1 On April 30, 2015, Governor Deal signed Senate Bill (SB) 132 into law with an effective date of July 1, SB 132, also known as the Move on When Ready Act, streamlines the existing dual enrollment programs (Accel, HOPE Grant for dual enrollment, and Move on When Ready) into one program with one funding source. These guidelines are intended to supplement the program information provided in SB 132 and the Move on When Ready (MOWR) program regulations provided by the Georgia Student Finance Commission (GSFC). This document provides guidance from the Georgia Department of Education (GaDOE), Technical College System of Georgia (TCSG), University System of Georgia (USG), and the Georgia Independent College Association (GICA) to assist stakeholders in the implementation of the 2015 Move on When Ready Act (MOWR). Topics Covered in this Document: General Questions High School Requirements and Obligations Postsecondary Requirements and Obligations Student Participation Requirements Eligible Courses Eligible Programs Program Funding and Invoicing Tuition, Fees, and Books Registration, Grades, Transcripts and College Credit I. General Questions 1. Has SB 132 been signed into law by the Governor? Yes, SB 132 was passed by both chambers in the 2015 legislative session and was signed by Governor Deal on Thursday, April 30 th. 2. What are the advantages of the new Move on When Ready program (SB 132) over the existing dual enrollment opportunities? SB 132 streamlines the existing dual enrollment options (MOWR, Accel, HOPE Grant, etc.) into one program with one funding source. By consolidating the existing programs into a single program, it will be easier for students and parents to navigate and take advantage of the available options to enroll in college courses while still in high school. SB 132 also includes provisions to help remove some of the financial barriers that may prevent students from participating in dual enrollment. 3. When does SB 132 take effect? SB 132 has a July 1, 2015 effective date; therefore, the program will be available to students starting with the fall 2015 semester. 4. Will the existing dual enrollment programs (Accel, current MOWR, and Hope Grant for dual enrollment) be discontinued? Yes, the existing programs are now consolidated into one program with one funding source called the Move on When Ready program.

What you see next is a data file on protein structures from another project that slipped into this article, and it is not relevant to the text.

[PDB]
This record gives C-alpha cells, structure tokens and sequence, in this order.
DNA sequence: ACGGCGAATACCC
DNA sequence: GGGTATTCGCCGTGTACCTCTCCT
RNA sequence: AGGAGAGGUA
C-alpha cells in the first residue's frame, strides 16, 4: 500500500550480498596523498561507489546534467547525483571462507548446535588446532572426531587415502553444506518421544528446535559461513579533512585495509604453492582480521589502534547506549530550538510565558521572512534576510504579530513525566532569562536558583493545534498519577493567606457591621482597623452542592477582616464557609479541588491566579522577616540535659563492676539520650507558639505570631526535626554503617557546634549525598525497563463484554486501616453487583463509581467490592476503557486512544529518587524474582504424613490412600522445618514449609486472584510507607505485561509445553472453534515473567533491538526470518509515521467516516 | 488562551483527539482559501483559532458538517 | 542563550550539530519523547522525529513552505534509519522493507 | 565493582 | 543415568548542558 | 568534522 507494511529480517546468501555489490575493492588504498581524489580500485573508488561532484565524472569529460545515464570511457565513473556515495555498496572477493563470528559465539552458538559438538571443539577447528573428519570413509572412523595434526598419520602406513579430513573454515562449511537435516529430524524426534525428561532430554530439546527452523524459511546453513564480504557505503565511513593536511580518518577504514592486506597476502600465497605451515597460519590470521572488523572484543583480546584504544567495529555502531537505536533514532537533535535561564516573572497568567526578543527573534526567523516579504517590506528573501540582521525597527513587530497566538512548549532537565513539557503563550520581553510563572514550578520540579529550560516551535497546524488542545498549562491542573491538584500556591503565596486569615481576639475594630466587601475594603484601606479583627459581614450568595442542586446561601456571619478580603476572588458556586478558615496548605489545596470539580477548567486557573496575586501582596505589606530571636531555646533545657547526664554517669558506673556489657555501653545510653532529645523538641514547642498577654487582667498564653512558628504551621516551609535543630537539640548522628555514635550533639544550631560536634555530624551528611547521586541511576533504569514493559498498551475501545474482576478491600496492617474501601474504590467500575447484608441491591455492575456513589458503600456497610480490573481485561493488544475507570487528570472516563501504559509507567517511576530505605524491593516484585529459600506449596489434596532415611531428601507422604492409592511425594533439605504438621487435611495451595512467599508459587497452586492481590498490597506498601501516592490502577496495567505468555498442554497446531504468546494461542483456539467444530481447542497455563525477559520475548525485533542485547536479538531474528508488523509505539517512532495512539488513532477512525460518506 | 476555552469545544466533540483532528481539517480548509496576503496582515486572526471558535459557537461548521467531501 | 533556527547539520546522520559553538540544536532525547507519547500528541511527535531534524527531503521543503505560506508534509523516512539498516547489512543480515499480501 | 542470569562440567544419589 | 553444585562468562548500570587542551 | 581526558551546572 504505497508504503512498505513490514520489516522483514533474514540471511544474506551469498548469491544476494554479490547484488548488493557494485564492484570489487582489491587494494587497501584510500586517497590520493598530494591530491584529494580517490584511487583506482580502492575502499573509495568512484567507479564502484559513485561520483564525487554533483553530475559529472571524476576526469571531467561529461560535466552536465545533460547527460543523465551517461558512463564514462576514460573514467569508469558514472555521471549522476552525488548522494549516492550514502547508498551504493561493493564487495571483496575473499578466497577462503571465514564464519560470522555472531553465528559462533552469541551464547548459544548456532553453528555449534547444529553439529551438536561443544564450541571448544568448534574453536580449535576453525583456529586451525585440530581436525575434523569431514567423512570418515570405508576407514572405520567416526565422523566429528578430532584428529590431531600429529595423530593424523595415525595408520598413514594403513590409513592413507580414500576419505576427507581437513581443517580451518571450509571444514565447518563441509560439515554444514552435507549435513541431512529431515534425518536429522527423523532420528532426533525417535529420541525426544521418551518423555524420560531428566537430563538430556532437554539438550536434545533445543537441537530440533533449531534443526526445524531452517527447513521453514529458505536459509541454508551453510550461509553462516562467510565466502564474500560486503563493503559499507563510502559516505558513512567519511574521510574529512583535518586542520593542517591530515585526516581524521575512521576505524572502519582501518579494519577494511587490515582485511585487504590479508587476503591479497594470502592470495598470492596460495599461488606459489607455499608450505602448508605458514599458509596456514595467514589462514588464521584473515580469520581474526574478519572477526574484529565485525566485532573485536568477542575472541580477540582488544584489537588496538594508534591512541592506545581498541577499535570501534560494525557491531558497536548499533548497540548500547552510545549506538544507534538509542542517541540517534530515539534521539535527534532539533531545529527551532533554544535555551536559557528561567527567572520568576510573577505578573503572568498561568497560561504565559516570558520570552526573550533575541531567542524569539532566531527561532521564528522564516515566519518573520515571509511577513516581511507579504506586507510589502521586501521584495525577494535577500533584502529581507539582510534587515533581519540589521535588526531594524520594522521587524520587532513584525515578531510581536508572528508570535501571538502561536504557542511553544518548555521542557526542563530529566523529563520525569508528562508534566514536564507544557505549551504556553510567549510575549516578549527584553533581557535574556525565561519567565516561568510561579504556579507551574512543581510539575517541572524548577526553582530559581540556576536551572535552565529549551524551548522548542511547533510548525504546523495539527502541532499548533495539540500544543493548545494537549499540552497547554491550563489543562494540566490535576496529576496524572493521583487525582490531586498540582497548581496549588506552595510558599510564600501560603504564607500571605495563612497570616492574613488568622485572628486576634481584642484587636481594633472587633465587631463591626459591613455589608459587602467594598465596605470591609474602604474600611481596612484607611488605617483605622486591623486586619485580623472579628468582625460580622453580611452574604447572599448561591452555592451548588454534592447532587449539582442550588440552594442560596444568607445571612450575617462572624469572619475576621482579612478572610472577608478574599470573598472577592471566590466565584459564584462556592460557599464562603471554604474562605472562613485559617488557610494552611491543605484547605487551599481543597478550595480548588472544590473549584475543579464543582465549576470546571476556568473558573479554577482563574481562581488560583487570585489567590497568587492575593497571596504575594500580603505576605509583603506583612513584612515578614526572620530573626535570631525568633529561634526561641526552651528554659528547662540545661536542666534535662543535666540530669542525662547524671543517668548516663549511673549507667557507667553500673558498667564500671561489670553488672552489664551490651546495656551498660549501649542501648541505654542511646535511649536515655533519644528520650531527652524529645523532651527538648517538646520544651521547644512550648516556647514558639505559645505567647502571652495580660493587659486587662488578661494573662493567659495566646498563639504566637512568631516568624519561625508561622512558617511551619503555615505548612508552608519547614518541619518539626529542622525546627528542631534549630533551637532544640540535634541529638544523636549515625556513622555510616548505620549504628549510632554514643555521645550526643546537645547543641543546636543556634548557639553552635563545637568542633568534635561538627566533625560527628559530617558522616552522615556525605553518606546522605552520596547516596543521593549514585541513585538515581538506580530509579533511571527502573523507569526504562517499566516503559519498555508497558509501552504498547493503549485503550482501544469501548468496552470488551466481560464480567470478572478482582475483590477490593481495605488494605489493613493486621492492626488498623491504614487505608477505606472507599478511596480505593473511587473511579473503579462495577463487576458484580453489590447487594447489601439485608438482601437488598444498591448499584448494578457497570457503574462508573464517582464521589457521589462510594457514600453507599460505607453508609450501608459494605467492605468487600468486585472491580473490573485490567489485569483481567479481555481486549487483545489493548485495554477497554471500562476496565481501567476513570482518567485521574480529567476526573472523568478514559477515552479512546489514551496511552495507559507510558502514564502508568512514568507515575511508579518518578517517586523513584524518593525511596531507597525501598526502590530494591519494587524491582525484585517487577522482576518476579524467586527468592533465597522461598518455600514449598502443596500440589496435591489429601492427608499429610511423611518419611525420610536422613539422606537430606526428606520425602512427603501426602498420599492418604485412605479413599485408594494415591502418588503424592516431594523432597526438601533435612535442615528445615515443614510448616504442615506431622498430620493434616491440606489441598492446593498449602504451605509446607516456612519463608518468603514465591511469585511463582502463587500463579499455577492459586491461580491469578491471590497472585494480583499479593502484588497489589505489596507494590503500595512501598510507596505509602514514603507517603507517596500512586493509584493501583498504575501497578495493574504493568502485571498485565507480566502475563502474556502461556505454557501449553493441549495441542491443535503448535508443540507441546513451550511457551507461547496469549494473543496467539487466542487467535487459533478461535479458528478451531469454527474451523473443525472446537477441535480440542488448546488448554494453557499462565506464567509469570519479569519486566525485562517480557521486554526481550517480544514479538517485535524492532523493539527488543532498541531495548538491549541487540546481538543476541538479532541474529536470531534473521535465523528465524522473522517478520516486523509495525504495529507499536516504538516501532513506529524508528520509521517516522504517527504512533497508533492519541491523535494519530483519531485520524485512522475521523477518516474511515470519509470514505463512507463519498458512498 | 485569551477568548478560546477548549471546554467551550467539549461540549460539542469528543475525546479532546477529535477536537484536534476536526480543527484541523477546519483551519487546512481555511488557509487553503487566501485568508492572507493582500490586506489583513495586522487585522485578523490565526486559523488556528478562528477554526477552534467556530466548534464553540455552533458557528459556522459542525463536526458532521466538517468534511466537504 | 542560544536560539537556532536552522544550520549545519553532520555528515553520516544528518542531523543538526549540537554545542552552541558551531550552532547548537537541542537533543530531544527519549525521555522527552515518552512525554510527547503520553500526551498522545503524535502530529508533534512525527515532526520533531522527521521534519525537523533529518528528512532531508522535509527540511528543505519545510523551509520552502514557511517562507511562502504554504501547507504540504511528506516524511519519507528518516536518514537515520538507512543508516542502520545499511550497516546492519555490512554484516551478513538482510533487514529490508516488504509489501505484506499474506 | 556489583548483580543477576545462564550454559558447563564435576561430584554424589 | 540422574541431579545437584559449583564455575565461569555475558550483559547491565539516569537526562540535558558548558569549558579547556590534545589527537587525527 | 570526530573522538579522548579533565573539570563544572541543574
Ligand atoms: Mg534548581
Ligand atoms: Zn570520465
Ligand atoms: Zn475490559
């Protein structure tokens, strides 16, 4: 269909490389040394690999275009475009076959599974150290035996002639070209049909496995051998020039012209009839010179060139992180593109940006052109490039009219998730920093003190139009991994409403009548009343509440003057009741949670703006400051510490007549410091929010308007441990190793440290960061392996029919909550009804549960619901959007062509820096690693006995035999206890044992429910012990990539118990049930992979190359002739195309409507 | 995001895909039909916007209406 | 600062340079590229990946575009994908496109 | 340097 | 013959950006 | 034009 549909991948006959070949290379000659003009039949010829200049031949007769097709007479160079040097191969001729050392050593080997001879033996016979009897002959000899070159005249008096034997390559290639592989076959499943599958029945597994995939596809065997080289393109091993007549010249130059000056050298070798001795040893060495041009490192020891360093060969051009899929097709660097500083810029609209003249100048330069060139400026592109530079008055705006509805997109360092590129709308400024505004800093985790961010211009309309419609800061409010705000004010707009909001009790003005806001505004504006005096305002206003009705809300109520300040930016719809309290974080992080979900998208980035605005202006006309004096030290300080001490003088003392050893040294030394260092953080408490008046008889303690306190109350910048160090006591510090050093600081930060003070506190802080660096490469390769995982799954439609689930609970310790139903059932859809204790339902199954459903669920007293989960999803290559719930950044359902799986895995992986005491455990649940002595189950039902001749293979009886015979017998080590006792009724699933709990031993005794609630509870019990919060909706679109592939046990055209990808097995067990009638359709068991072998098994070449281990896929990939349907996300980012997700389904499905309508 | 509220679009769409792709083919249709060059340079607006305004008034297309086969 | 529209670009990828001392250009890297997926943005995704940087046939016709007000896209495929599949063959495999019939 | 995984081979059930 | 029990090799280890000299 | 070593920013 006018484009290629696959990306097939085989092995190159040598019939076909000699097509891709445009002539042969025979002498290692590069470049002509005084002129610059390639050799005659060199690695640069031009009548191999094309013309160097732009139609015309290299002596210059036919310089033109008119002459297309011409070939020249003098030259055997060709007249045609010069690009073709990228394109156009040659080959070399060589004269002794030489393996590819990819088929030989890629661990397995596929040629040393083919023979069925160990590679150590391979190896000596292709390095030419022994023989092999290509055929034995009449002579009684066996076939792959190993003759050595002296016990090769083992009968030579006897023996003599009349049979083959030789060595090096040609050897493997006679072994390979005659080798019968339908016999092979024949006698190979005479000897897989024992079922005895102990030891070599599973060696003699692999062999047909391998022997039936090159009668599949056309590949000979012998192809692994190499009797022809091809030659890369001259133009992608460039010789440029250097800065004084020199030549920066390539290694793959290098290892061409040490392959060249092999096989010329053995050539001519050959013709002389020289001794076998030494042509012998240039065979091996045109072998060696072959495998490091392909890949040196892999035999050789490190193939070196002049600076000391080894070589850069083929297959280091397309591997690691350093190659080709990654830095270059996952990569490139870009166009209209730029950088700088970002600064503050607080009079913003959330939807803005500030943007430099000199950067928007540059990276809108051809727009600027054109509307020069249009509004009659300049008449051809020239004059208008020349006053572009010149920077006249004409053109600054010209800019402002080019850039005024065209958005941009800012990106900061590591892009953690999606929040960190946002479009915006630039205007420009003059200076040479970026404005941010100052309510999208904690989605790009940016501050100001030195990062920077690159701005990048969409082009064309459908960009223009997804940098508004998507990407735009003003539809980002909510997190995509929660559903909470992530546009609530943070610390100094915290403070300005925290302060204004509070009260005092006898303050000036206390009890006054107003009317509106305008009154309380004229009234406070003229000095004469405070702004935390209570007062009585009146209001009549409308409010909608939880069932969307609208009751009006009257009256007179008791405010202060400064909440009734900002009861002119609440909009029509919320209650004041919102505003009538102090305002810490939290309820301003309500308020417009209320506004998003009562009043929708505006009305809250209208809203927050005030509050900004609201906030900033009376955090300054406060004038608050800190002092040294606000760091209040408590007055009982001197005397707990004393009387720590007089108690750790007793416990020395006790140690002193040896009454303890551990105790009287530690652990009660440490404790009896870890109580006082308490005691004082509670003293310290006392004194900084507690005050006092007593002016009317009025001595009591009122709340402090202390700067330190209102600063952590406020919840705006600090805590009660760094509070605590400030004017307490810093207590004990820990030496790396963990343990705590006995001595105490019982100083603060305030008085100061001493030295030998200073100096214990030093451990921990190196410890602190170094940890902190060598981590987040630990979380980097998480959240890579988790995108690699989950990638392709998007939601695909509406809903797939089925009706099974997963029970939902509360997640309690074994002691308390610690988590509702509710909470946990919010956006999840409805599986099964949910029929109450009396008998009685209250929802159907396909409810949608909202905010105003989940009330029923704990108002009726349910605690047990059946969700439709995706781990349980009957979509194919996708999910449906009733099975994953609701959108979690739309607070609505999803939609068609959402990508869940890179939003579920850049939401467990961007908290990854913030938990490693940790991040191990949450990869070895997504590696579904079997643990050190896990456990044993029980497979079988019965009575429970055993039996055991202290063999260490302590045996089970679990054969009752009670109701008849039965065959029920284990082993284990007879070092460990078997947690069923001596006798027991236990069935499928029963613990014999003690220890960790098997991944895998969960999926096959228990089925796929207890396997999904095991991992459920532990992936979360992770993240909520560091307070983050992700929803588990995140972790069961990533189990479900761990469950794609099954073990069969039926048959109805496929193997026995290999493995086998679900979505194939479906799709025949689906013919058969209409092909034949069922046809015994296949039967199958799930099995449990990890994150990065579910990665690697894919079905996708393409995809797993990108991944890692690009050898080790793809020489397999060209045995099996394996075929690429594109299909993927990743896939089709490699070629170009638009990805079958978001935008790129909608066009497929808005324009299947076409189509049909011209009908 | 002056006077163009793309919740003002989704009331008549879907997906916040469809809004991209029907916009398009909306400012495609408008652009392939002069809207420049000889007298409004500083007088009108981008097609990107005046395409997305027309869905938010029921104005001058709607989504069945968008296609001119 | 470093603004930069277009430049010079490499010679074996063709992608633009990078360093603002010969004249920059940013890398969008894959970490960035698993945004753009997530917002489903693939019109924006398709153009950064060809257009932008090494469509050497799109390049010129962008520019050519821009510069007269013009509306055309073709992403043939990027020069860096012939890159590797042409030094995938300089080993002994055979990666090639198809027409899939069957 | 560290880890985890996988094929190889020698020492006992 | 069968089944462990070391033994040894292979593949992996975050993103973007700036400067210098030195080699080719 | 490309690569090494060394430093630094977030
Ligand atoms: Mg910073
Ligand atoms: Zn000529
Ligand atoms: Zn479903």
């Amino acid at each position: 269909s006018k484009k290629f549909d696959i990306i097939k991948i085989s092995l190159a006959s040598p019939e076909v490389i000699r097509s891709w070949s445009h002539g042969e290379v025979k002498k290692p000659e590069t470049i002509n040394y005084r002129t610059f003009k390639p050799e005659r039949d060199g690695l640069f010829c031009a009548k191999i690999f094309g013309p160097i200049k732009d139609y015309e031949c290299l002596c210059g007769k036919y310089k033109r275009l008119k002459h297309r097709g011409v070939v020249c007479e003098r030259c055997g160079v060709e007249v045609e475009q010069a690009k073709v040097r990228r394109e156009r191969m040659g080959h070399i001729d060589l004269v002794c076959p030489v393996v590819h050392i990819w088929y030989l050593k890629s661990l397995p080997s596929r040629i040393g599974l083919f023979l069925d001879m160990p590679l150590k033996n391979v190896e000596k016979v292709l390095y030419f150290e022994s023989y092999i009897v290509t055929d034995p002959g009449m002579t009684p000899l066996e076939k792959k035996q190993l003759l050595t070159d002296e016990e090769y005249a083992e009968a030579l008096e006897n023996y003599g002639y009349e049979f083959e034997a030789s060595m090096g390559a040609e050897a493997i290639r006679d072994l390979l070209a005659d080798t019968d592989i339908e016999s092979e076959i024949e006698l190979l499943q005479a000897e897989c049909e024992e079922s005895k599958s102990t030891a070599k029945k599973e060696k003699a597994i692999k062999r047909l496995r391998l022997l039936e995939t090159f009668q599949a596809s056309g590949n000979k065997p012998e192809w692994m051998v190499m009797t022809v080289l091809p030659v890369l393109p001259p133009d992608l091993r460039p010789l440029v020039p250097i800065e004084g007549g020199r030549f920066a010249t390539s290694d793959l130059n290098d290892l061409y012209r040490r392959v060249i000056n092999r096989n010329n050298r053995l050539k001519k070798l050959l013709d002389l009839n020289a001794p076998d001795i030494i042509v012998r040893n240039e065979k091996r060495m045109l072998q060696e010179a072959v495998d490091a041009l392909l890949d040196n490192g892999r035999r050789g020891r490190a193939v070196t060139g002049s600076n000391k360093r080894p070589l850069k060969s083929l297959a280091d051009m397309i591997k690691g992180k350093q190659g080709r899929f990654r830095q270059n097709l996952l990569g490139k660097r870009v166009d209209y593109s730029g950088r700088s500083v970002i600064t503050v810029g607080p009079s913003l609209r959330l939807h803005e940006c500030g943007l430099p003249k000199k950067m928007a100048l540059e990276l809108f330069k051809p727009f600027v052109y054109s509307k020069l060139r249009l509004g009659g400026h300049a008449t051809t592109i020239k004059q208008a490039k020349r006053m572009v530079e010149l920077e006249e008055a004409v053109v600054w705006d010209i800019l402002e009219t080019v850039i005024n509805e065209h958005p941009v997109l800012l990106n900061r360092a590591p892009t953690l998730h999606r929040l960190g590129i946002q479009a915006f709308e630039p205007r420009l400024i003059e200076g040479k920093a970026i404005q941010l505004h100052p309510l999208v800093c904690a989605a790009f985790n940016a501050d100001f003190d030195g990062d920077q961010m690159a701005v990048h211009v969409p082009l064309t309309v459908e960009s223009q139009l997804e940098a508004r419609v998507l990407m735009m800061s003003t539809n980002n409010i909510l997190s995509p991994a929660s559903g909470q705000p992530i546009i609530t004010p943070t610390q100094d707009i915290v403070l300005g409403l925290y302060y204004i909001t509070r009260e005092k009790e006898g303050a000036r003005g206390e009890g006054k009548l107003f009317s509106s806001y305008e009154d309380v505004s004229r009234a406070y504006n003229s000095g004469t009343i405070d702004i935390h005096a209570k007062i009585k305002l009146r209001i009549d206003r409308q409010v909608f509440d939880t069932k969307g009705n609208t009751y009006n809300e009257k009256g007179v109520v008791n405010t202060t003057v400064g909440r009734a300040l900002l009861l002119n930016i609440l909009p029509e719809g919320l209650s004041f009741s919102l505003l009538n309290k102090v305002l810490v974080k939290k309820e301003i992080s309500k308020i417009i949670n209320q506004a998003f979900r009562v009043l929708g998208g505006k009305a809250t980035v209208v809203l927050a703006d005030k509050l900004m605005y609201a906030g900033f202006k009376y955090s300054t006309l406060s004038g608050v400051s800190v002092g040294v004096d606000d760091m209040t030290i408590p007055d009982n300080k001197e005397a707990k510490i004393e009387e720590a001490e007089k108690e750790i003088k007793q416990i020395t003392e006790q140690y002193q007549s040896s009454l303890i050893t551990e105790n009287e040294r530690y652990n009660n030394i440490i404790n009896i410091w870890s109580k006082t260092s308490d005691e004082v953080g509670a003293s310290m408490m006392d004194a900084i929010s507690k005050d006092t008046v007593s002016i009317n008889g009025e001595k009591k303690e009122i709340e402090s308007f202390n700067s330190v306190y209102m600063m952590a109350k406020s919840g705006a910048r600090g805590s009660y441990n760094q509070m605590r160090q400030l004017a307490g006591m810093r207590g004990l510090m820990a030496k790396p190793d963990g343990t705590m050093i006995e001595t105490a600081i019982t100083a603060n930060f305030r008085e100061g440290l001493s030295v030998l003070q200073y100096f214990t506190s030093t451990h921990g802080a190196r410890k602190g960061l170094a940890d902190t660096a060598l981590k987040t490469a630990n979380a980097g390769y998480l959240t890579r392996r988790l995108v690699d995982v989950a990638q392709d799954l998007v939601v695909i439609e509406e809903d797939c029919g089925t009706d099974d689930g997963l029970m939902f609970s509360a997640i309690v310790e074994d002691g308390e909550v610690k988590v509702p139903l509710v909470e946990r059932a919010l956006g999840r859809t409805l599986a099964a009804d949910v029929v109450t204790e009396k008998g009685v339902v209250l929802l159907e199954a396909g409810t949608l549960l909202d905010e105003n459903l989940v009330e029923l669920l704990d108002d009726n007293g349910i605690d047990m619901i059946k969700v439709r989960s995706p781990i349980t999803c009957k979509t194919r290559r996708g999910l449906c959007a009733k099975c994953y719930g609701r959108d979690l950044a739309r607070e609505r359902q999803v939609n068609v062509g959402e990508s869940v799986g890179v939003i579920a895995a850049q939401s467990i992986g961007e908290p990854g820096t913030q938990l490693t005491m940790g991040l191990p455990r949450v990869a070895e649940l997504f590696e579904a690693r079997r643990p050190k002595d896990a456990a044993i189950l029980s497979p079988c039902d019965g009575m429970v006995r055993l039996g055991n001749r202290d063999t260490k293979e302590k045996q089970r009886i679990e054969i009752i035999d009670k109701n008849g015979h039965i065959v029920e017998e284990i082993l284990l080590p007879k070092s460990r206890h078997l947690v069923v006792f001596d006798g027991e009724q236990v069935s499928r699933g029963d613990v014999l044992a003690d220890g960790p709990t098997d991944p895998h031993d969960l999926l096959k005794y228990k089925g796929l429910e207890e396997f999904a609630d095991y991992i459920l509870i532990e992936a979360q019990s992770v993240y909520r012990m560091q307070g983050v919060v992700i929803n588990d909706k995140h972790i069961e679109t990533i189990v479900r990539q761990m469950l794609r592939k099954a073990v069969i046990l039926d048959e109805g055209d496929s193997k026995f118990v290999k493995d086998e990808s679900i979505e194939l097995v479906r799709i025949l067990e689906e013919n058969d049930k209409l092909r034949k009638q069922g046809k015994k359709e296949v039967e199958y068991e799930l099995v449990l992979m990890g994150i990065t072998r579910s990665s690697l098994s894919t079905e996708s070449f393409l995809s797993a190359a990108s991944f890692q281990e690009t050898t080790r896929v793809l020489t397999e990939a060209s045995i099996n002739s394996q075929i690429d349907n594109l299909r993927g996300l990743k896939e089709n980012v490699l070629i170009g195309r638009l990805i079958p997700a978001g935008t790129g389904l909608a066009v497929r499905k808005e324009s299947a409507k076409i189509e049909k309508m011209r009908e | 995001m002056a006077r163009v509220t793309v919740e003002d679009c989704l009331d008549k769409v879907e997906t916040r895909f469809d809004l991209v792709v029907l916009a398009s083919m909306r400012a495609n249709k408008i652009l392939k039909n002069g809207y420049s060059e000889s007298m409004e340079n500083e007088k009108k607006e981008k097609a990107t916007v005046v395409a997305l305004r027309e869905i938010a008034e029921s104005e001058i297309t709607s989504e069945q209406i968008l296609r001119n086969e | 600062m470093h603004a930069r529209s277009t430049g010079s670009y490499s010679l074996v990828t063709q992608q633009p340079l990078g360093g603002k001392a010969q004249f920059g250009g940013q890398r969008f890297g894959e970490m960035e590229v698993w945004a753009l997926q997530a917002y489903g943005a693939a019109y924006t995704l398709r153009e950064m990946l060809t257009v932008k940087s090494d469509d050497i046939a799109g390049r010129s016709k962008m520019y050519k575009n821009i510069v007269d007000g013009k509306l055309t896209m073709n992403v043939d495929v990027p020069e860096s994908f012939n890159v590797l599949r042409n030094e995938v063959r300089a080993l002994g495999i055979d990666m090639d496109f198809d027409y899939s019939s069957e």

2 New MOWR FAQs 2 5. How is the new Move on When Ready program created by SB 132 different from the original Move on When Ready Program? There are a number of key differences between the original MOWR program and the new MOWR program created by SB 132: A. Full-time vs Part-time Original MOWR program - Students were required to enroll full-time in the postsecondary institution. New MOWR program - Students are able to attend the postsecondary institution part-time or full-time. B. Eligible Terms Original MOWR program Students were able to participate in the fall and/or spring of 11 th and/or 12 th grade. Students were not able to participate in the summer or prior to 11 th grade. New MOWR program Eligible students may participate fall, spring and/or summer and they may participate in the 9 th, 10 th, 11 th, and/or 12 th grade, provided the postsecondary admission requirements are met. C. Course Offerings Original MOWR program Students selected academic course offerings from the Accel Directory and other courses to satisfy high school graduation requirements from the MOWR Supplemental Course List. New MOWR program Students select courses from a single MOWR course directory which includes comparable required courses; career, technical, and agricultural education courses; and elective courses. Institutions may submit new course requests through the GATRACS approval process, similar to how Accel requests were previously submitted. D. Funding Source Original MOWR program - Postsecondary institutions received payment through the transfer of FTE funds from the Georgia Department of Education. New MOWR program Georgia Student Finance Commission administers the program which is funded through state appropriations. Institutions must invoice GSFC to receive payment, similar to how invoicing and payments were handled with the previous Accel program. E. Tuition Original MOWR program Postsecondary institutions received payment through the transfer of FTE funds and were required to accept those funds as full payment for tuition. In those cases where the FTE payment did not cover the full cost of tuition, the postsecondary institution was required to waive the difference. New MOWR program The program is funded through state appropriations and administered by the Georgia Student Finance Commission. Postsecondary institutions receive the following funds to be applied towards tuition for each participating MOWR student: Public Postsecondary Institutions: Standard undergraduate tuition up to a maximum of 15 credit hours per term, per school Private Postsecondary Institutions: Tuition award up to $ per semester credit hour and a maximum of 15 hours of $ per quarter credit hour and a maximum of 12 hours In the event the funds provided to the institution by GSFC do not cover a student s tuition for the term, the institution must waive any remaining tuition balance. F. Mandatory Fees Original MOWR program In those situations where there were funds remaining after the FTE funds were applied to the student s account, the postsecondary institutions were allowed to apply